(Left to right: Commissioner Theresa Daniel, Urban Counties Executive Director Donald Lee, County Judge Clay Lewis Jenkins)

Return on Investment

On February 2, 2016, Mr. Donald Lee, Executive Director, Texas Conference of Urban Counties, presented checks totaling nearly $180,000 to Dallas County Commissioners Court. These funds represent Dallas County’s share of the capital funding providing by Potter County when they elected to share in the development of the TechShare.Court and Prosecutor software systems.  When a new county elects to join in sharing Urban Counties’ software, they provide their fair share of the capital funds that were required to develop or acquire the software.  The capital funds are then distributed to the other participating counties in proportion to the funds they provided to build the shared system. As a result, Dallas, Tarrant, Travis and Midland Counties each received a portion of the funds Potter County paid to the Texas Conference of Urban Counties to join these two initiatives.


(Left to right: Commissioner Theresa Daniel, Commissioner Mike Cantrell, Urban Counties Executive Director Donald Lee, County Judge Clay Lewis Jenkins, Commissioner John Wiley Price, Commissioner Elba Garcia)

Similarly, when Collin and Denton counties made the decision to join in sharing the TechShare.Juvenile resource, funds were returned to Dallas and Tarrant Counties. As one of the pioneers in developing this juvenile case management system, Dallas County has received more than $540,000 for their participation and funding of a system that is currently used in 250 Texas counties.


(Left to right: Commissioner Roy Charles Brooks, Commissioner Andy H. Nguyen, County Judge B. Glen Whitley, TechShare Program Director Charles Gray, Commissioner Gary Fickes, Commissioner J.D. Johnson)

A capital refund of more than $300,000 was also presented in Tarrant County:

Commissioner Roy Charles Brooks, Precinct 1, said, “We are developing software that we need; software that we would have either had to develop on our own or buy from somebody else. To get money back for doing something that we would have had to do anyway…that’s a good deal.”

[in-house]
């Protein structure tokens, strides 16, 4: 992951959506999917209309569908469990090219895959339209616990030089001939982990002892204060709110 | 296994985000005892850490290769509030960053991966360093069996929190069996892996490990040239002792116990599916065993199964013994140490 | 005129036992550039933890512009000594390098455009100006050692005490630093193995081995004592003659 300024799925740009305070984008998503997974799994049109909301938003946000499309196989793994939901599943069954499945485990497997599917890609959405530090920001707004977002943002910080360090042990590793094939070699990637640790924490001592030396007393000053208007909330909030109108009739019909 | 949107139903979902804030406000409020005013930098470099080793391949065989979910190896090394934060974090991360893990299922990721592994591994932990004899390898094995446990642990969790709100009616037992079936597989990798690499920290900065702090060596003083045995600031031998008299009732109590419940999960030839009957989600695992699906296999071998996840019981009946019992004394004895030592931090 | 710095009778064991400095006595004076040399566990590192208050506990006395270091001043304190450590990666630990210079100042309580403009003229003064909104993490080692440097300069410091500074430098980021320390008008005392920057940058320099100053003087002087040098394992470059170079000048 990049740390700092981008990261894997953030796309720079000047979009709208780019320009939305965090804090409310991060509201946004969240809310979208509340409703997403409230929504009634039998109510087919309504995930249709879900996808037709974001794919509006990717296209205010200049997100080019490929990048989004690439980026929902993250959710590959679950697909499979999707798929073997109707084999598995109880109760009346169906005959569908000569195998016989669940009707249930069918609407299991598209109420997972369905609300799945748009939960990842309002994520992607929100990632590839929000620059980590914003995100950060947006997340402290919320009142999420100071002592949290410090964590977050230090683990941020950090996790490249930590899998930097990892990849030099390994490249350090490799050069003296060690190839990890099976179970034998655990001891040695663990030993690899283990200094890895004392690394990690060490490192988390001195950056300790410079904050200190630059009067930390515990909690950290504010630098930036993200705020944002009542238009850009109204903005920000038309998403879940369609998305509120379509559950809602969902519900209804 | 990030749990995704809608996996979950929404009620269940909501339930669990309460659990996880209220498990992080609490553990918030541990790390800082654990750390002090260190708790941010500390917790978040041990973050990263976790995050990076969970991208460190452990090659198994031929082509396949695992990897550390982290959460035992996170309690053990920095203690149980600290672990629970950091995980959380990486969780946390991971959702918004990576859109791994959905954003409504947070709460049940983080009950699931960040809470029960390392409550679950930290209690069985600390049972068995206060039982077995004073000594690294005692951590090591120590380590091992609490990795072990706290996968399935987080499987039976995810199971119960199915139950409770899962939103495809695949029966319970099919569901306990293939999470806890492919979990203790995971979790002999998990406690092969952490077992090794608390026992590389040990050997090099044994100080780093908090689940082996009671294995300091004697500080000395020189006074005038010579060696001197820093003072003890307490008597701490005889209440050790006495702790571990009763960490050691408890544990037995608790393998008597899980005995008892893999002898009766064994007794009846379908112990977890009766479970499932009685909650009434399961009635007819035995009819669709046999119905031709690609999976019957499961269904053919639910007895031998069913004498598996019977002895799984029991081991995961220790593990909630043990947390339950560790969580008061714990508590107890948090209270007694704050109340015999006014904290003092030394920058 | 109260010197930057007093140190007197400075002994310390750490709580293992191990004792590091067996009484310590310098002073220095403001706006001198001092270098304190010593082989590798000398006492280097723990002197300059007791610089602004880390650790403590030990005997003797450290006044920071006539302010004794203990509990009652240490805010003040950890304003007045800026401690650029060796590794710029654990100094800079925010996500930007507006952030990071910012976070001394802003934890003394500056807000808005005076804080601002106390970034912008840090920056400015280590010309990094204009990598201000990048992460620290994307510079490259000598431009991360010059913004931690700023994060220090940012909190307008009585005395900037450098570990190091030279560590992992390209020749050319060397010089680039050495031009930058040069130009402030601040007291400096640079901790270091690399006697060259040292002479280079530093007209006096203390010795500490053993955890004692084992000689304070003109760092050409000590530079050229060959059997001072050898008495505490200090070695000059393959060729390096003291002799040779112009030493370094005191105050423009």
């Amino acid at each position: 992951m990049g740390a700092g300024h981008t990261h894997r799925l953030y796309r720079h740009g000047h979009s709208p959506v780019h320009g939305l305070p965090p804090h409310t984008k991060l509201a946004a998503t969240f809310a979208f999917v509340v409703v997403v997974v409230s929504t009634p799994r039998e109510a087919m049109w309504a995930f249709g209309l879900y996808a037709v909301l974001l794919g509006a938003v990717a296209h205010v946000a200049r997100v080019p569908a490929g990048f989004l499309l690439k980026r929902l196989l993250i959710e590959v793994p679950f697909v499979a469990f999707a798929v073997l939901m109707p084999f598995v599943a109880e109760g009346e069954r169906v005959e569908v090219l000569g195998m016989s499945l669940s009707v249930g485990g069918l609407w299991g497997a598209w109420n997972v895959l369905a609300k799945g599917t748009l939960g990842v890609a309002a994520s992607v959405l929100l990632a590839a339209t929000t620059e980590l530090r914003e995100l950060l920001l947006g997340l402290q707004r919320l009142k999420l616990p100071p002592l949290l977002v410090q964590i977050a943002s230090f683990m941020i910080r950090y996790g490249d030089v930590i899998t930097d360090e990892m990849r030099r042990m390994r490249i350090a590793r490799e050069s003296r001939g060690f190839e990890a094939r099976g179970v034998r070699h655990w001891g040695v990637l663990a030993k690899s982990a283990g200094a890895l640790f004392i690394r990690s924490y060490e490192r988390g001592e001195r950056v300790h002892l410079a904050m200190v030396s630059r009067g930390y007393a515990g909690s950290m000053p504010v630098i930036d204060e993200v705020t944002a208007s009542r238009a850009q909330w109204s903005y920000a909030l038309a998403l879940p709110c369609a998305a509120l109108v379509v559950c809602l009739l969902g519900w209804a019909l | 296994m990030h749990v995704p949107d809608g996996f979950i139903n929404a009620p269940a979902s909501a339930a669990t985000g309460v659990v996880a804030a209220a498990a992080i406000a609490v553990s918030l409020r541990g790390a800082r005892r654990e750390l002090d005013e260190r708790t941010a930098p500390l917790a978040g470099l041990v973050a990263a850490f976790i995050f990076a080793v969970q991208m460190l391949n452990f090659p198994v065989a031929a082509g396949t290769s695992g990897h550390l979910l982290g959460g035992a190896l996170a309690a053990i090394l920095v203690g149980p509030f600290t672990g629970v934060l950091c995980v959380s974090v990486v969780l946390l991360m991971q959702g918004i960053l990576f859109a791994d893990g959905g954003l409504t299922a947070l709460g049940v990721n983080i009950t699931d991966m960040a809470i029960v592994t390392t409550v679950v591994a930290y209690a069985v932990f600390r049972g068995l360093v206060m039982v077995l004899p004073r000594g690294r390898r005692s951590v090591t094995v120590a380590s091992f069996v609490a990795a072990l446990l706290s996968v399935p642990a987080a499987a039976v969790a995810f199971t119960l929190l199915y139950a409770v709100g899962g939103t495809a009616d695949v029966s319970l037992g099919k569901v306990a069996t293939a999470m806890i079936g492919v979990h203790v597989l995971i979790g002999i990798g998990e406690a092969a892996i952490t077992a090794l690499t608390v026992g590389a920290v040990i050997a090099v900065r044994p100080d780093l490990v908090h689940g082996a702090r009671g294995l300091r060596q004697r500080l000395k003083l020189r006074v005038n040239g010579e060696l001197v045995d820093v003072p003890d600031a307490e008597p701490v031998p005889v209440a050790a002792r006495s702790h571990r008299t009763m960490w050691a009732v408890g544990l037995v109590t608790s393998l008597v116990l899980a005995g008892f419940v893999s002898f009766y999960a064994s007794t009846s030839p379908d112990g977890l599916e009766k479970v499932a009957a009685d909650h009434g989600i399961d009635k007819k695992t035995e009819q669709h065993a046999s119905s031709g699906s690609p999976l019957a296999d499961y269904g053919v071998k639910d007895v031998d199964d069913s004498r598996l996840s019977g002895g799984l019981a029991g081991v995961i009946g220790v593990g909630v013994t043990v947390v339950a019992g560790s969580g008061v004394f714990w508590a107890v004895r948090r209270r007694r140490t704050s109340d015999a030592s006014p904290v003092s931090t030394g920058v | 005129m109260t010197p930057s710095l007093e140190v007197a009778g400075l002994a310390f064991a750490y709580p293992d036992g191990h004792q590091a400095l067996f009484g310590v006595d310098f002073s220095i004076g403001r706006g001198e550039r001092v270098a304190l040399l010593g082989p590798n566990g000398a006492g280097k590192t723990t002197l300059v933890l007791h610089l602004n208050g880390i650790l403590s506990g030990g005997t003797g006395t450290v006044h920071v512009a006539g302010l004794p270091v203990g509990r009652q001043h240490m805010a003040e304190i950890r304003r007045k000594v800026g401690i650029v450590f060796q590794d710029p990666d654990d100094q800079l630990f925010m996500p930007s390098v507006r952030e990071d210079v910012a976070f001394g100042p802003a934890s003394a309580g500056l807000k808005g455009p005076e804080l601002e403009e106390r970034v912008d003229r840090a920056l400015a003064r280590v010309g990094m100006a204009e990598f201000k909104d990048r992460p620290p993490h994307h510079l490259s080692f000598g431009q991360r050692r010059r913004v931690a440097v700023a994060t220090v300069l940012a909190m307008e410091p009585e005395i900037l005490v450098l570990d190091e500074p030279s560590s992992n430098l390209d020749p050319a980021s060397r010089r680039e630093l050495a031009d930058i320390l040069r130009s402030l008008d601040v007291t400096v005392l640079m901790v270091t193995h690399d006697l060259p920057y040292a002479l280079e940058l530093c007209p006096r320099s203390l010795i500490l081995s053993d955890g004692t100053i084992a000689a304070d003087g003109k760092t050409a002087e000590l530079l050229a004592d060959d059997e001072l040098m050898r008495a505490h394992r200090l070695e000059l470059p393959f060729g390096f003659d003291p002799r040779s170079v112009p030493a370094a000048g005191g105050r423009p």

Here’s how TechShare works: unlike private software vendors, TechShare provides a return on investment to counties that initiate a project if additional counties join the effort after development is complete. Future capital payments from new participants are distributed proportionately to the counties that funded the effort.

Cost Savings

This isn’t the only way TechShare programs provide benefits to the counties. One of the most recent examples came out Dallas County’s TechShare.Prosecutor system. Dallas County went live on the web-based prosecutor case management system in March 2014.

According to Ellyce Lindberg, Assistant District Attorney, “Cases can be presented to grand juries faster, which shortens jail stays. The software allows the county to track where cases get stuck.”

Not only has this reduced jail population, but Dallas County estimates cost savings of about $3M per year because offenders are being processed more quickly through the system.

Another program that’s had a similar impact on the community is TechShare.Juvenile. Since counties are sharing information about youth across Texas, they can make more informed decisions about how to rehabilitate our youth in an effort to protect them from becoming adult offenders. This saves counties money and improves outcomes for troubled youth.

Big Things Happen When Counties Come Together

One of the principles of the association is to facilitate collaboration, not only between counties, but between companies and organizations as well. For example, last August, Urban Counties invited a number of software providers (EMC, Panasonic, Microsoft, and others) to participate in a Digital Multimedia Evidence (DME) summit.

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(Troy Pickett, Resource Manager, leading a discussion on the challenges counties face with a rise in evidence piling up in digital formats and the storage costs associated with it.)

More than 100 county representatives and software vendors congregated at the TechShare Development Center in Austin, TX to discuss the challenges related to DME, including the cost of storage, retention policies, privacy concerns, data ownership, and more. Since the summit, vendors such as Panasonic have been meeting with participating counties to collect feedback that will have a direct impact on product development and end user experience.

One of the attendees stated, “Other than learning that DME isn’t just a troublesome issue in my county alone, I would say the single most valuable thing I learned was that there are solutions available right now that I didn’t have information about before attending.”

County Collaboration is Critical to Our Success

Dallas County, in particular, has played an integral role in shaping county-owned software products beginning with the Juvenile Information System (JIS) in 2004. Since then, the county has not only participated in, but had a lot of success with, projects like TechShare.Juvenile, TechShare.Prosecutor, and—more recently—TechShare.Court.

“One thing we saw replicating itself in every county, is us being held hostage by IT vendors,” said Commissioner Mike Cantrell. He continued by saying, “Why not have a system, no matter if you’re a large medium or small county, everyone can have the same excellent system, share the operation of that.”

TechShare has a 12-year history of making a difference in communities like Dallas by developing quality software that makes a positive economic impact in the community, and that’s something our members can trust in.